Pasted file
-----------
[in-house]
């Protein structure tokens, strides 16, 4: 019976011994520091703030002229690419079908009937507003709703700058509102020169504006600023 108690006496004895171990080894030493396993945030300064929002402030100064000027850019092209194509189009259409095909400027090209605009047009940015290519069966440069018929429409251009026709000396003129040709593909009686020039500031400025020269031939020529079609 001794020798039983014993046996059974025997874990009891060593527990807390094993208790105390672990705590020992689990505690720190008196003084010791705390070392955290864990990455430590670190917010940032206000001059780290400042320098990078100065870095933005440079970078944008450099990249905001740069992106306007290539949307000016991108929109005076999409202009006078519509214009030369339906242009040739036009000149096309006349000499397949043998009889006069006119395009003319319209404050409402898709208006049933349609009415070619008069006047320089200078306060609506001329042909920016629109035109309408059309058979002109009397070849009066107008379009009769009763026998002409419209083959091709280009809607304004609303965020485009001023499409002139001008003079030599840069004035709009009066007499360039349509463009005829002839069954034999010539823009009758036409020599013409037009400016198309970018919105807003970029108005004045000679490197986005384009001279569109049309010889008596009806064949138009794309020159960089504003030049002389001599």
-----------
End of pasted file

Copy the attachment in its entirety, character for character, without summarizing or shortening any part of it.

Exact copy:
[in-house]
């Protein structure tokens, strides 16, 4: 019976011994520091703030002229690419079908009937507003709703700058509102020169504006600023 108690006496004895171990080894030493396993945030300064929002402030100064000027850019092209194509189009259409095909400027090209605009047009940015290519069966440069018929429409251009026709000396003129040709593909009686020039500031400025020269031939020529079609 001794020798039983014993046996059974025997874990009891060593527990807390094993208790105390672990705590020992689990505690720190008196003084010791705390070392955290864990990455430590670190917010940032206000001059780290400042320098990078100065870095933005440079970078944008450099990249905001740069992106306007290539949307000016991108929109005076999409202009006078519509214009030369339906242009040739036009000149096309006349000499397949043998009889006069006119395009003319319209404050409402898709208006049933349609009415070619008069006047320089200078306060609506001329042909920016629109035109309408059309058979002109009397070849009066107008379009009769009763026998002409419209083959091709280009809607304004609303965020485009001023499409002139001008003079030599840069004035709009009066007499360039349509463009005829002839069954034999010539823009009758036409020599013409037009400016198309970018919105807003970029108005004045000679490197986005384009001279569109049309010889008596009806064949138009794309020159960089504003030049002389001599």